2007 Hyundai Elantra

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42 reviews
Available Price Range $2,820-$8,736 Trims6 Combined MPG 32 Seats 5

Our Take on the 2007 Hyundai Elantra

Our Take

Redesigned for 2007, the Elantra sedan is the fourth generation of Hyundai's compact model — or is it? The sedan has grown and is technically a midsize car, according to EPA standards. I... Read Full Report

What We Don't Like

  • Engine noise
  • Highway comfort
  • Uninspired styling
  • Highway acceleration
  • Gauges hard to see in the daytime

Notable Features

  • Redesigned for 2007
  • Manual or automatic
  • Six airbags and ABS standard
  • Gas mileage in the 30s


Our Expert Reviews

It's hard to believe that 2007 marks the fourth generation of the Hyundai Elantra. Even more than the larger Sonata or smaller Accent, the Elantra arguably represents the company's startling progress from the time it was introduced in 1992 to now.As it has been from the start, the Elantra remains Hyundai's competition for the Honda Civic and Toyota Corolla, as well as for domesti... Read Full Review

Read All Expert Reviews

Consumer Reviews

4.4 out of 5

Based on 42 reviews

A "poor man's" Acura CSX

by Dr. Memo from Toronto, Canada on November 15, 2006

My wife and I have owned a 2007 Elantra GL with the "Comfort Plus" option (ABS and side curtains) since October, 2007. We previously owned VWs and a Saturn and test drove a 2007 Mazda3 GL. So far, we... Read Full Review

6 Trims Available

A trim is a style of a vehicle model. Each higher trim has different or upgraded features from the previous trim along with a price increase. Learn more about trims

Trims Explained

When talking about cars, “trims” is a way of differentiating between different versions of the same model. Typically, most start with a no-frills, or “base” trim, and as features are added, or a different engine, drivetrain (gas vs. hybrid, for example) or transmission are included, trim names change and prices go up. It’s important to carefully check the trims of the car you’re interested in to make sure that you’re getting the features you want, or that you’re not overpaying for features you don’t want.


Crash-Test Reports

IIHS Ratings

Based on Hyundai Elantra GLS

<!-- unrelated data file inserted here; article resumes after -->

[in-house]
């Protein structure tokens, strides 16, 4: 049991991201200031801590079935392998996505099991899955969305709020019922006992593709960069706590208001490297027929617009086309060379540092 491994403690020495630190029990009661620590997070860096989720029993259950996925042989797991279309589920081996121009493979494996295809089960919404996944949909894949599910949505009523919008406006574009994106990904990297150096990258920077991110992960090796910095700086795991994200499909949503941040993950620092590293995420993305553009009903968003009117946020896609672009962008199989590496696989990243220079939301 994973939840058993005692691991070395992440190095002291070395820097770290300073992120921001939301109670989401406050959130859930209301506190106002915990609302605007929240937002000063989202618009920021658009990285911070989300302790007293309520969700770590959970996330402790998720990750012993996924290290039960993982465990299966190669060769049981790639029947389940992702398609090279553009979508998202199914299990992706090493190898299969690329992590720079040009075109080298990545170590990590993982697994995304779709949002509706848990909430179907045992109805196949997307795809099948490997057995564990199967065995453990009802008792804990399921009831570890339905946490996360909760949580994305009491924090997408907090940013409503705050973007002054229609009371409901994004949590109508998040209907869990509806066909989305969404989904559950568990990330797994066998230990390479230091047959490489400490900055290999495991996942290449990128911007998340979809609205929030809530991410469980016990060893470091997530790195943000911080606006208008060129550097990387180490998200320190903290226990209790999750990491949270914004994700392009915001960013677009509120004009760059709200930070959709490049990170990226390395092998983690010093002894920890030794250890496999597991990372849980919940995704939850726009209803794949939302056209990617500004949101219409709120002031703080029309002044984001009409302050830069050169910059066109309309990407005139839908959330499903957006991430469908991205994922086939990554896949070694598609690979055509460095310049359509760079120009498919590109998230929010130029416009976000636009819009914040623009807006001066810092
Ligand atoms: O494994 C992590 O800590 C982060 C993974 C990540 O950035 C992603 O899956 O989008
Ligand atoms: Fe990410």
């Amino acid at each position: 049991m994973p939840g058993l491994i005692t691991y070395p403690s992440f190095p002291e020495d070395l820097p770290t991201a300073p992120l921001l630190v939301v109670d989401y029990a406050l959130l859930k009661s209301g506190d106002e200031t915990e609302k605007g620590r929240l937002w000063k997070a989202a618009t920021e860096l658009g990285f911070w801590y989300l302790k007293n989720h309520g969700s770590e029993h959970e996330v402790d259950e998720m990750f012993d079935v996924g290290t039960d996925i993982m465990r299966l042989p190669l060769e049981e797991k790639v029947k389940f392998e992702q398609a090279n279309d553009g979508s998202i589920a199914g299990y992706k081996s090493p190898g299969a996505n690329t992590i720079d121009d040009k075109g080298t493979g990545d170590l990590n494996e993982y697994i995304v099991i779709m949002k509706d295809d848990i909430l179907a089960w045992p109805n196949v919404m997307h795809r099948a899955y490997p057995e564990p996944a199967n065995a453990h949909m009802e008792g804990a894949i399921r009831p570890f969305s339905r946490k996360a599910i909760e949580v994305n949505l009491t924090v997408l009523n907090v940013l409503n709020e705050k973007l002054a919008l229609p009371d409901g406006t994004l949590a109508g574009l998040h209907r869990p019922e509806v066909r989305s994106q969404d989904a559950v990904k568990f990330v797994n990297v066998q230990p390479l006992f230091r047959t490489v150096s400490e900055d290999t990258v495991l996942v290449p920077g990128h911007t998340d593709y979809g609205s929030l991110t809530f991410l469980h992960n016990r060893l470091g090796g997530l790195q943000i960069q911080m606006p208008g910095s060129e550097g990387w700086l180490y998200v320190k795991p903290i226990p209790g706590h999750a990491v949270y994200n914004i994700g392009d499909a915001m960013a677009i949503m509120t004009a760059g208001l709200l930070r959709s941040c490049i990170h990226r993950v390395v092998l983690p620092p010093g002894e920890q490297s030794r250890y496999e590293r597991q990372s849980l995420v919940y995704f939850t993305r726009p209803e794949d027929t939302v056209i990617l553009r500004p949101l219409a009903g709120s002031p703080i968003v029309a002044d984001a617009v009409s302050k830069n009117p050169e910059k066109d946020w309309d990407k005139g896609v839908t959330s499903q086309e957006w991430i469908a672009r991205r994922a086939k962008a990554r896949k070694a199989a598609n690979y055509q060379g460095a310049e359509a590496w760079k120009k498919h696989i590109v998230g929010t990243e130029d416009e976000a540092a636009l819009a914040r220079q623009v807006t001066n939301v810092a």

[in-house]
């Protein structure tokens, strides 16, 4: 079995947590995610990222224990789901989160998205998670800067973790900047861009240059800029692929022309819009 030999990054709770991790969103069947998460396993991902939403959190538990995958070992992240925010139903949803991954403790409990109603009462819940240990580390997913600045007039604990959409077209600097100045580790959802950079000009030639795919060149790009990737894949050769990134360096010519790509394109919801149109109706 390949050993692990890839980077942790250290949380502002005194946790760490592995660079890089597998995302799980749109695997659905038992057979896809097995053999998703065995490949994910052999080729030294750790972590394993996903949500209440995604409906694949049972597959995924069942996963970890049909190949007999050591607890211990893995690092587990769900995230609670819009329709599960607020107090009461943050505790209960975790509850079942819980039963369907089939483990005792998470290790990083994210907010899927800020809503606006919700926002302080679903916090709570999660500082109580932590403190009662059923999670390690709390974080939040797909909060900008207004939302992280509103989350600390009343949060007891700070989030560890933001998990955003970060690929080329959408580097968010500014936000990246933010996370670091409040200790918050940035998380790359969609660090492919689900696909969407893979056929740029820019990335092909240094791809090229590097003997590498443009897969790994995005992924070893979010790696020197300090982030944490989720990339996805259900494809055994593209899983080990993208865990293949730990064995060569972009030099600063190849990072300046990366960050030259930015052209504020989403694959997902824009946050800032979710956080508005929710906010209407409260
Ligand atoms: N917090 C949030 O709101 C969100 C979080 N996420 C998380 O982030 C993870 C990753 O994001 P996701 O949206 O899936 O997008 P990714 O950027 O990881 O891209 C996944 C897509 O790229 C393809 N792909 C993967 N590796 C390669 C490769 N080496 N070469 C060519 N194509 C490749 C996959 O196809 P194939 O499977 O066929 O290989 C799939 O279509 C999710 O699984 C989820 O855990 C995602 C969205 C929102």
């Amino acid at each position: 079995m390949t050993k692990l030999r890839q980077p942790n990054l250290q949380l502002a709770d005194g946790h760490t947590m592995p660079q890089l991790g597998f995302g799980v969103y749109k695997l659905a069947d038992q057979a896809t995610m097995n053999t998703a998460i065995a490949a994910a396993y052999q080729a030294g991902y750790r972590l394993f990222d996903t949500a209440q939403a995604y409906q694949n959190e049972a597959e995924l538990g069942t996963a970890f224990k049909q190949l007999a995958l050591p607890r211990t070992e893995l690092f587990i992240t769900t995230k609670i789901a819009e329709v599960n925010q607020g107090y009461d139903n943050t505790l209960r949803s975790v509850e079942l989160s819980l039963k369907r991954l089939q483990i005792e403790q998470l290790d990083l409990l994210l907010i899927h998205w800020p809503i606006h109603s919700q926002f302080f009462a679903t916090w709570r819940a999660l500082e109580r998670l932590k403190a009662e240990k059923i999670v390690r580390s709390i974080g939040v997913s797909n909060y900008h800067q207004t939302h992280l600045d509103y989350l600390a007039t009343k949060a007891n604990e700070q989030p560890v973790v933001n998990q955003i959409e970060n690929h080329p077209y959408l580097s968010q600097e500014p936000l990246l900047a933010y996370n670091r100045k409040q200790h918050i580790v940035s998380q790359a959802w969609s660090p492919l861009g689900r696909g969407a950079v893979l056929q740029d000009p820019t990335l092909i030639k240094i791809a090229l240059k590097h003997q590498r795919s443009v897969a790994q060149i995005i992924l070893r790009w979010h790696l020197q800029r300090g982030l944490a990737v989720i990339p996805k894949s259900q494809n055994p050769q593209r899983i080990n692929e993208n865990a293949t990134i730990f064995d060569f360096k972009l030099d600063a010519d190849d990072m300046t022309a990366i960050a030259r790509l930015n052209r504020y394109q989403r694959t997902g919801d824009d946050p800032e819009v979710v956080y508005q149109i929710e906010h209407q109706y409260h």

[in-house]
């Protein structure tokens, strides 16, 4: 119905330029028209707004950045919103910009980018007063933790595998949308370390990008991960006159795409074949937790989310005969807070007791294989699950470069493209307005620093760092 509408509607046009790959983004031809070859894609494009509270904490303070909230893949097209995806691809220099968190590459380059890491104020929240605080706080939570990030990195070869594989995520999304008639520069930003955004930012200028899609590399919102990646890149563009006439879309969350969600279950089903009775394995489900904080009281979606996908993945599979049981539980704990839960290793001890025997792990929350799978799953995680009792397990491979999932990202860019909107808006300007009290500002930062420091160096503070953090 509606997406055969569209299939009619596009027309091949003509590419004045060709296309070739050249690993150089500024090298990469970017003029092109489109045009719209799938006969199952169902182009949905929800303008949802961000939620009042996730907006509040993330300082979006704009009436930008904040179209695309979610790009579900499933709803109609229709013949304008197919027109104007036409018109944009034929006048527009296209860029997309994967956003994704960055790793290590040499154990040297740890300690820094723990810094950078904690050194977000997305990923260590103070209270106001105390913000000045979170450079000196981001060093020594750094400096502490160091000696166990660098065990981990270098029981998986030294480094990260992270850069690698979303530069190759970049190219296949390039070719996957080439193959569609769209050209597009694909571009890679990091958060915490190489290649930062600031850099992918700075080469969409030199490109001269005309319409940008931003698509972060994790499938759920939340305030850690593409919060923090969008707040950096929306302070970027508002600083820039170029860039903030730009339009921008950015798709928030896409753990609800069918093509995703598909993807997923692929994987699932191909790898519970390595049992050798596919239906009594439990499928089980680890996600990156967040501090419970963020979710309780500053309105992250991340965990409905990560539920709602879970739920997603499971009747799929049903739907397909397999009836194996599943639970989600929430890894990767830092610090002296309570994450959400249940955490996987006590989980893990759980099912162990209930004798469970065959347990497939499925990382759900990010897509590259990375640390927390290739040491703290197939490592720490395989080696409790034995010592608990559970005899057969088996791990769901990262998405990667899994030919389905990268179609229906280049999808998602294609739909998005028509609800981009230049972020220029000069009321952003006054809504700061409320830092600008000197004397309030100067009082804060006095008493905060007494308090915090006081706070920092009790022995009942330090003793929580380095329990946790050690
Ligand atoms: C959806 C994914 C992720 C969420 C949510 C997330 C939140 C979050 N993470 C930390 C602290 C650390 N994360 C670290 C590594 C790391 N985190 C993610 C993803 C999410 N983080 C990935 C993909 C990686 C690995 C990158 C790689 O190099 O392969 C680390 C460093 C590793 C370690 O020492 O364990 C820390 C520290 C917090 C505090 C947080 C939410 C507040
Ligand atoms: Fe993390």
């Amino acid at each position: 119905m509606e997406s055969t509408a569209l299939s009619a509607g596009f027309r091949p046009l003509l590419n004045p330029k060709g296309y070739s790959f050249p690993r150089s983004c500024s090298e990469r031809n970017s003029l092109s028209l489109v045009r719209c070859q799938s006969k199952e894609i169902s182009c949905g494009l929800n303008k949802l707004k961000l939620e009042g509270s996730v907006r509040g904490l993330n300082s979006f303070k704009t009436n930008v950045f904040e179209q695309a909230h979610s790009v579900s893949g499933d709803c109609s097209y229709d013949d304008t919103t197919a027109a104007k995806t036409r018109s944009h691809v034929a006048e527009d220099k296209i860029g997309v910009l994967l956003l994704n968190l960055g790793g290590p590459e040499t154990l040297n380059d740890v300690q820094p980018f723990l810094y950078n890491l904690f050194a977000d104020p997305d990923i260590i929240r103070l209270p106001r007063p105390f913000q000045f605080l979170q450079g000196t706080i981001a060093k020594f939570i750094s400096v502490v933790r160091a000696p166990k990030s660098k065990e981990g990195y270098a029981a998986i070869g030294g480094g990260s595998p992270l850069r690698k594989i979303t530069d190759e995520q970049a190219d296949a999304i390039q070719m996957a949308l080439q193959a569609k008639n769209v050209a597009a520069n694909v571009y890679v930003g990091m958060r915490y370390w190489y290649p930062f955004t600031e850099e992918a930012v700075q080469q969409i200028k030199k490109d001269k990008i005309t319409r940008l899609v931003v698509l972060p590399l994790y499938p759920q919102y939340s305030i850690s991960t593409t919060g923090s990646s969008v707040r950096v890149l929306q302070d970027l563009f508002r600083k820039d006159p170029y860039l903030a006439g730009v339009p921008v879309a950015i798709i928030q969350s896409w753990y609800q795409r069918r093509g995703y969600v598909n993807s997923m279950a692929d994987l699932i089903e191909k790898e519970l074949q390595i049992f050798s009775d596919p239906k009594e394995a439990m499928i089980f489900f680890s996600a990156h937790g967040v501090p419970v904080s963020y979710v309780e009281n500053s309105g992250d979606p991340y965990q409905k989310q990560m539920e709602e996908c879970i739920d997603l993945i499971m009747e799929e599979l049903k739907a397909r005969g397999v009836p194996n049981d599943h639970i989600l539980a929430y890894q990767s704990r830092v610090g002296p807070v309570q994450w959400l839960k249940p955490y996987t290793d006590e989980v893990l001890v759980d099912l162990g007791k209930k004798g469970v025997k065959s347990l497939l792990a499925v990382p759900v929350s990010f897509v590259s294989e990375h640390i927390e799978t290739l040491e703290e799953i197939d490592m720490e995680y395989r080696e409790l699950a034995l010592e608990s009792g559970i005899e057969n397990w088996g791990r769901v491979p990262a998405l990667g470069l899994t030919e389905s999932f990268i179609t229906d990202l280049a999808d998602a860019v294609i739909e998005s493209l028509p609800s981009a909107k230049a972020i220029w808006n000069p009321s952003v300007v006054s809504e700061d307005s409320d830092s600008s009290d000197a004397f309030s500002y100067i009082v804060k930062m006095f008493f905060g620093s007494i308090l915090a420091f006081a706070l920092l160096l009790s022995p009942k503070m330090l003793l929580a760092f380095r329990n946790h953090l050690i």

Moderate overlap front

IIHS Ratings

Based on Hyundai Elantra GLS

G Good
A Acceptable
M Marginal
P Poor

Moderate overlap front

Left Leg/Foot
Overall Front
Right Leg/Foot
Structure/safety cage
Insurance Institute for Highway Safety (IIHS) is a nonprofit research and communications organization funded by auto insurers. IIHS rates vehicles good, acceptable, marginal or poor based on performance in high-speed front and side crash tests. IIHS also evaluates seat/head restraints for protection against neck injuries in rear impacts.

NHTSA Ratings

Based on Hyundai Elantra GLS

Overall Rollover Rating

NHTSA Ratings

Based on Hyundai Elantra GLS

Overall Rollover Rating
Front Seat
Rear Seat
National Highway Traffic Safety Administration (NHTSA) is part of the U.S. Department of Transportation. NHTSA provides vehicle safety information such as front- and side-crash ratings and rollover ratings. Vehicles are rated using a star rating system from 1-5 stars, with 5 being the highest.


There are currently 6 recalls for this car.

Safety defects and recalls are relatively common. Stay informed and know what to do ahead of time.

Safety defects and recalls explained

Warranty Coverage





Roadside Assistance Coverage


What you should get in your warranty can be confusing. Make sure you are informed.

Learn More About Warranties

Warranties Explained


Often called a basic warranty or new-vehicle warranty, a bumper-to-bumper policy covers components like air conditioning, audio systems, vehicle sensors, fuel systems and major electrical components. Most policies exclude regular maintenance like fluid top offs and oil changes, but a few brands have separate free-maintenance provisions, and those that do offer them is slowly rising. Bumper-to-bumper warranties typically expire faster than powertrain warranties.


Don't be misled a 10-year or 100,000-mile powertrain warranty doesn't promise a decade of free repairs for your car. It typically covers just the engine and transmission, along with any other moving parts that lead to the wheels, like the driveshaft and constant velocity joints. Some automakers also bundle seat belts and airbags into their powertrain warranties. With a few exceptions, powertrain warranties don't cover regular maintenance like engine tuneups and tire rotations.

Roadside Assistance

Some automakers include roadside assistance with their bumper-to-bumper or powertrain warranties, while others have separate policies. These programs cover anything from flat-tire changes and locksmith services to jump-starts and towing. Few reimburse incidental costs like motel rooms (if you have to wait for repairs).

Free Scheduled Maintenance

Some automakers include free scheduled maintenance for items such as oil changes, air filters and tire rotations. Some include consumables including brake pads and windshield wipers; others do not. They are typically for the first couple of years of ownership of a new car.

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